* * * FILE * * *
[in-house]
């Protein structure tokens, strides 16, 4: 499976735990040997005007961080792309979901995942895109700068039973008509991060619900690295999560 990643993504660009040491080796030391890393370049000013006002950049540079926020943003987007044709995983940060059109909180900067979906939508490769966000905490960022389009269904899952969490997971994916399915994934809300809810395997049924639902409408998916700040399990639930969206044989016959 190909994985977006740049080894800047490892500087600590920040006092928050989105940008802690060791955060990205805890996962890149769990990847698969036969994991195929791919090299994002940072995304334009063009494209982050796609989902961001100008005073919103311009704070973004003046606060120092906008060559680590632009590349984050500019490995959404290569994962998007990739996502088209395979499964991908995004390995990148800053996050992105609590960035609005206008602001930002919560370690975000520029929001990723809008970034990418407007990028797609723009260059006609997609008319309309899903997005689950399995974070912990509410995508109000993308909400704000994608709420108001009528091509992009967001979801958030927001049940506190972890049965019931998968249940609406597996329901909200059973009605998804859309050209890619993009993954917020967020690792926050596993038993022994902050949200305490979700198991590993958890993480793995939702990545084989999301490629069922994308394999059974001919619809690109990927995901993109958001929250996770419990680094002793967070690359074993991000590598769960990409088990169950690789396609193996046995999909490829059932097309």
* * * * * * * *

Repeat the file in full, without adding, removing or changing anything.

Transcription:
[in-house]
């Protein structure tokens, strides 16, 4: 499976735990040997005007961080792309979901995942895109700068039973008509991060619900690295999560 990643993504660009040491080796030391890393370049000013006002950049540079926020943003987007044709995983940060059109909180900067979906939508490769966000905490960022389009269904899952969490997971994916399915994934809300809810395997049924639902409408998916700040399990639930969206044989016959 190909994985977006740049080894800047490892500087600590920040006092928050989105940008802690060791955060990205805890996962890149769990990847698969036969994991195929791919090299994002940072995304334009063009494209982050796609989902961001100008005073919103311009704070973004003046606060120092906008060559680590632009590349984050500019490995959404290569994962998007990739996502088209395979499964991908995004390995990148800053996050992105609590960035609005206008602001930002919560370690975000520029929001990723809008970034990418407007990028797609723009260059006609997609008319309309899903997005689950399995974070912990509410995508109000993308909400704000994608709420108001009528091509992009967001979801958030927001049940506190972890049965019931998968249940609406597996329901909200059973009605998804859309050209890619993009993954917020967020690792926050596993038993022994902050949200305490979700198991590993958890993480793995939702990545084989999301490629069922994308394999059974001919619809690109990927995901993109958001929250996770419990680094002793967070690359074993991000590598769960990409088990169950690789396609193996046995999909490829059932097309």